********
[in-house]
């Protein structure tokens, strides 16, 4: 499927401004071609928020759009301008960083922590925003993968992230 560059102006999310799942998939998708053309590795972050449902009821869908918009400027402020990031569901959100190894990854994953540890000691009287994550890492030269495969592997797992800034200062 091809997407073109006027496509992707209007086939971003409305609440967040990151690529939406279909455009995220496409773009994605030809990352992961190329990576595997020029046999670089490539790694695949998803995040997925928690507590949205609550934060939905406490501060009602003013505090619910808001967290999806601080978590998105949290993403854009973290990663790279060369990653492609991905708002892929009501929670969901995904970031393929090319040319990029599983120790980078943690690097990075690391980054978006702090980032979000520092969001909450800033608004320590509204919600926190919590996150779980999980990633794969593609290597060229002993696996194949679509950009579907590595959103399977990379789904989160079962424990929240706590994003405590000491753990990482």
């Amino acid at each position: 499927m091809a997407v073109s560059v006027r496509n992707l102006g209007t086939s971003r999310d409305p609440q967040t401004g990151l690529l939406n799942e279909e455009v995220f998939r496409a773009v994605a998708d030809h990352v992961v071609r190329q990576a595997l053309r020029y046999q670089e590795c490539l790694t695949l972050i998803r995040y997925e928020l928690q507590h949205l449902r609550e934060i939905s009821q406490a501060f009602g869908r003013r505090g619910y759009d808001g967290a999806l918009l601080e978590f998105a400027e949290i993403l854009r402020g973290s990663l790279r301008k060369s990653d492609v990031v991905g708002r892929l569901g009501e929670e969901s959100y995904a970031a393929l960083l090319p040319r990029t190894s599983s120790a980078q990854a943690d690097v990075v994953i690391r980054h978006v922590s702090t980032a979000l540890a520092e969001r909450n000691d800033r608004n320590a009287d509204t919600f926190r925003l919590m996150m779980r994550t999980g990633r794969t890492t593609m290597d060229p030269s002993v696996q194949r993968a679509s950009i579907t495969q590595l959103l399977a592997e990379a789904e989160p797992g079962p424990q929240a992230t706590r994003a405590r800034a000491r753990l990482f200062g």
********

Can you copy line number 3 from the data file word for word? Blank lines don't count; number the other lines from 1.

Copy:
């Amino acid at each position: 499927m091809a997407v073109s560059v006027r496509n992707l102006g209007t086939s971003r999310d409305p609440q967040t401004g990151l690529l939406n799942e279909e455009v995220f998939r496409a773009v994605a998708d030809h990352v992961v071609r190329q990576a595997l053309r020029y046999q670089e590795c490539l790694t695949l972050i998803r995040y997925e928020l928690q507590h949205l449902r609550e934060i939905s009821q406490a501060f009602g869908r003013r505090g619910y759009d808001g967290a999806l918009l601080e978590f998105a400027e949290i993403l854009r402020g973290s990663l790279r301008k060369s990653d492609v990031v991905g708002r892929l569901g009501e929670e969901s959100y995904a970031a393929l960083l090319p040319r990029t190894s599983s120790a980078q990854a943690d690097v990075v994953i690391r980054h978006v922590s702090t980032a979000l540890a520092e969001r909450n000691d800033r608004n320590a009287d509204t919600f926190r925003l919590m996150m779980r994550t999980g990633r794969t890492t593609m290597d060229p030269s002993v696996q194949r993968a679509s950009i579907t495969q590595l959103l399977a592997e990379a789904e989160p797992g079962p424990q929240a992230t706590r994003a405590r800034a000491r753990l990482f200062g």